M. Spencer Green, Associated Press
Stanley and Joyce Boim, seen in 2004, are suing several Islamic groups over the death of their son. An appeals court ruled against them but is reviewing the case.

CHICAGO — Twelve years after terrorists' gunfire killed 17-year-old American David Boim at a bus stop in a West Bank town near Jerusalem, U.S. courts are still trying to settle whether anyone must pay millions of dollars in damages.

A lower court ordered several U.S.-based Islamic groups to pay $156 million to Boim's family — who contended money that several U.S.-based Islamic groups gave to Palestinian charities ultimately helped fund terrorism. It was the first lawsuit filed under a 1991 law allowing American victims of international terrorism to recover triple damages.

Last December, a three-judge panel of the 7th U.S. Circuit Court of Appeals threw out that lower court's order.

But now the same appeals court is second-guessing itself and revisiting the emotionally charged case. During an extraordinary "en banc" hearing last week, all 10 of the 7th Circuit's actively sitting judges gave the bitterly contested case a fresh airing.

It's not yet clear how soon the appeals court will reach a decision.

"It's been an ordeal," says Matthew J. Piers, an attorney for Muhammad Salah, the lone individual sued for damages by Joyce and Stanley Boim.

The Boims also are suing the Texas-based Holy Land Foundation for Relief and Development; the American Muslim Society, also known as the Islamic Association for Palestine; and the Quranic Literacy Institute, a group based in south suburban Bridgeview that translates Islamic texts.

The Boims say some of the money that Salah and the organizations gave to Palestinian charities on the West Bank bankrolled terrorism and thus ultimately paid for their son's 1996 murder — even if it didn't buy the specific gun and bullets.

Salah, 54, who is finishing a 22-month federal prison sentence for lying on documents in the Boim case, once was employed by the Quranic institute. He is a U.S. citizen who grew up in a West Bank refugee camp, and spent 4 1/2 years in Israeli prisons in the 1990s after police found $90,000 in cash allegedly destined for Hamas in his East Jerusalem hotel room.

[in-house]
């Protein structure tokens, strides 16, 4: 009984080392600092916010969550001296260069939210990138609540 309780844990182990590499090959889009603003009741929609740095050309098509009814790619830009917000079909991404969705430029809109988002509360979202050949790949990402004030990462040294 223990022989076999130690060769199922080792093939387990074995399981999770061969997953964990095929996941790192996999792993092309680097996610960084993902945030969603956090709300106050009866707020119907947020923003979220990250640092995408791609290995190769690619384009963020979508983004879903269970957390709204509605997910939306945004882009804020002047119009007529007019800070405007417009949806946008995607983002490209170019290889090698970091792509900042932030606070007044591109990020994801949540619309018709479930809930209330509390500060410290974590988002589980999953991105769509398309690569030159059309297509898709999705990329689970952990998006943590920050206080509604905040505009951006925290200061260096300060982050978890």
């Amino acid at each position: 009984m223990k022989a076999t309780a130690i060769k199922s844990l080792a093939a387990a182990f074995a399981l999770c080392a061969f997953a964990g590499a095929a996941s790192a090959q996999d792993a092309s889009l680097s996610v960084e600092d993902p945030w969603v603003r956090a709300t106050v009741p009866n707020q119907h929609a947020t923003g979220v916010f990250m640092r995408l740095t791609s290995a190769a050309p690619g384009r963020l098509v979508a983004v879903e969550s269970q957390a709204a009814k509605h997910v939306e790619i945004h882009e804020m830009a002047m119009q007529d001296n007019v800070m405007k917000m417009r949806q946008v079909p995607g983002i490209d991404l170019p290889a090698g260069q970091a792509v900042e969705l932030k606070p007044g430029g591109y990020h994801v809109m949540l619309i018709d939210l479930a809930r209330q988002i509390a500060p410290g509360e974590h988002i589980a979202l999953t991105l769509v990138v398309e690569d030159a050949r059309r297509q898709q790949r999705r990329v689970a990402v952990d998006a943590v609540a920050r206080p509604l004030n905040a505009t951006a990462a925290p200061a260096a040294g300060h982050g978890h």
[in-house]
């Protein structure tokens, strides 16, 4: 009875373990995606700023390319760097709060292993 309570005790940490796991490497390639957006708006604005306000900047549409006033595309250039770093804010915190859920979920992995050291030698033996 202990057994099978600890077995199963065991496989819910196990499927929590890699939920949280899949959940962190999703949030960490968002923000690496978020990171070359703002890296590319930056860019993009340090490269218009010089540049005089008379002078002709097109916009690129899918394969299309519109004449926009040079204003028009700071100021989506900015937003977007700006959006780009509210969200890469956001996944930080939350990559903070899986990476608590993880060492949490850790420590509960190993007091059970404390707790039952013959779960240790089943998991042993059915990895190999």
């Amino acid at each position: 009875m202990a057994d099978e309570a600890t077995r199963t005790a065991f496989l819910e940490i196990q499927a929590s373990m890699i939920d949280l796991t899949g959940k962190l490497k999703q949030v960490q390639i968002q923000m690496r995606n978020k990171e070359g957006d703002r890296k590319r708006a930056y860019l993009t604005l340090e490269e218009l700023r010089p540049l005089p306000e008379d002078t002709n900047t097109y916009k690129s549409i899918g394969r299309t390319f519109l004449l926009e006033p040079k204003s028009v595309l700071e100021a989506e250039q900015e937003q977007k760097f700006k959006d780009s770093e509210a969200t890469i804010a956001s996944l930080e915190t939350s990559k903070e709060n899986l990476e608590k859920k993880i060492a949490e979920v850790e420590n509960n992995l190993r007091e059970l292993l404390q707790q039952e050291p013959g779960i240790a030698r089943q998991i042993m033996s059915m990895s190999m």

Piers told the 7th Circuit judges last week that any money Salah gave to the terrorist group was delivered so long before David Boim was killed that there could be no relationship.

"There is no evidence that the defendant did anything that contributed to or caused the tragic death of David Boim," Piers told the court.

Holy Land Foundation attorney John W. Boyd says that group even had a rule: none of its humanitarian money was to go to Hamas, which runs schools and clinics in addition to engaging in armed violence.

But he told the appeals judges that such distinctions were swept aside in the aftermath of the Sept. 11, 2001, attacks when the government designated the foundation a terrorist organization and froze its assets.

"When these assumptions of guilt merge with the profound human sympathy we all feel for a family such as the Boims — who lost their son to terrorism — the prejudice against the HLF is enormous, as is the desire to find some justice for the Boims, whatever it takes," Boyd wrote.

U.S. Magistrate Judge Arlander Keys in 2004 found the foundation, the American Muslim Society and Salah liable. A jury added Quranic Literacy Institute to the list and ordered all of the defendants to pay a total of $52 million in damages. Keys tripled the amount to $156 million.

However, a three-judge 7th Circuit panel threw out the $156 million order, ruling that the Boims had failed to show a tight enough link between the charitable contributions and the death of their son.

In the latest 7th Circuit hearing, the judges indicated they wonder what evidence it would take to connect the contributions with the murder.

"I'm trying to get a handle on what the elements are," Judge Ann Claire Williams said. Some judges suggested that unless the standard of proof were high charities such as the Red Cross or Doctors Without Borders could get in trouble for providing medical aid in Third World countries.

Boim attorney Nathan Lewin scoffed at the notion that Islamic charities on the West Bank were anything like the Red Cross, saying many of them were "known fronts for Hamas, known supporters of Hamas."

"All that needs to be shown is that it's more likely than not that these defendants knew that the recipient group was a Hamas-related organization," Lewin said.

Judge Richard A. Posner questioned Boyd sharply after the defense attorney said that the Holy Land Foundation had strictly refrained from donating to Hamas.

Posner said that might not be good enough to escape responsibility if the foundation had reason to know that the West Bank charities it did give money to had close ties with Hamas.

"You should know the consequences of what you're doing," he said.

If the appeals court lets the decision to throw out the damages stand, the matter could be sent back to the U.S. District Court, where the Boim attorneys would get another chance to prove their case. If the appeals panel upholds the lower court's monetary judgment, the case could end up before the Supreme Court.